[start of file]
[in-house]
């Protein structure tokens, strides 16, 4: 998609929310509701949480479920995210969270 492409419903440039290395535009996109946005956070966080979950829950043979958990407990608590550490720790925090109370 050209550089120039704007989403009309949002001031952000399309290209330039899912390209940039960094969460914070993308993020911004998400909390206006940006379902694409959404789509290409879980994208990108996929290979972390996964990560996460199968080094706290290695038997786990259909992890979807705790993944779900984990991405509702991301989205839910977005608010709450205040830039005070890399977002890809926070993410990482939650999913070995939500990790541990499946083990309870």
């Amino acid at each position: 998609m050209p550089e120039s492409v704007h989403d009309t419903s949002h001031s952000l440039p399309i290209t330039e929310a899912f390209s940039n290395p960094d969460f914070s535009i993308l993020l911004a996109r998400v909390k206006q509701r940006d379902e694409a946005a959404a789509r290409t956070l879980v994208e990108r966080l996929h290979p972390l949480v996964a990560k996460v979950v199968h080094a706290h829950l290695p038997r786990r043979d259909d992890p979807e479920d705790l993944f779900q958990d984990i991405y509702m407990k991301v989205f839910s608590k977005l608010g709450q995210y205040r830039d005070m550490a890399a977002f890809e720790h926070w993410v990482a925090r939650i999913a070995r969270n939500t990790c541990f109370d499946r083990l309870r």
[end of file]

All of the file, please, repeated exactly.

[in-house]
């Protein structure tokens, strides 16, 4: 998609929310509701949480479920995210969270 492409419903440039290395535009996109946005956070966080979950829950043979958990407990608590550490720790925090109370 050209550089120039704007989403009309949002001031952000399309290209330039899912390209940039960094969460914070993308993020911004998400909390206006940006379902694409959404789509290409879980994208990108996929290979972390996964990560996460199968080094706290290695038997786990259909992890979807705790993944779900984990991405509702991301989205839910977005608010709450205040830039005070890399977002890809926070993410990482939650999913070995939500990790541990499946083990309870």
């Amino acid at each position: 998609m050209p550089e120039s492409v704007h989403d009309t419903s949002h001031s952000l440039p399309i290209t330039e929310a899912f390209s940039n290395p960094d969460f914070s535009i993308l993020l911004a996109r998400v909390k206006q509701r940006d379902e694409a946005a959404a789509r290409t956070l879980v994208e990108r966080l996929h290979p972390l949480v996964a990560k996460v979950v199968h080094a706290h829950l290695p038997r786990r043979d259909d992890p979807e479920d705790l993944f779900q958990d984990i991405y509702m407990k991301v989205f839910s608590k977005l608010g709450q995210y205040r830039d005070m550490a890399a977002f890809e720790h926070w993410v990482a925090r939650i999913a070995r969270n939500t990790c541990f109370d499946r083990l309870r």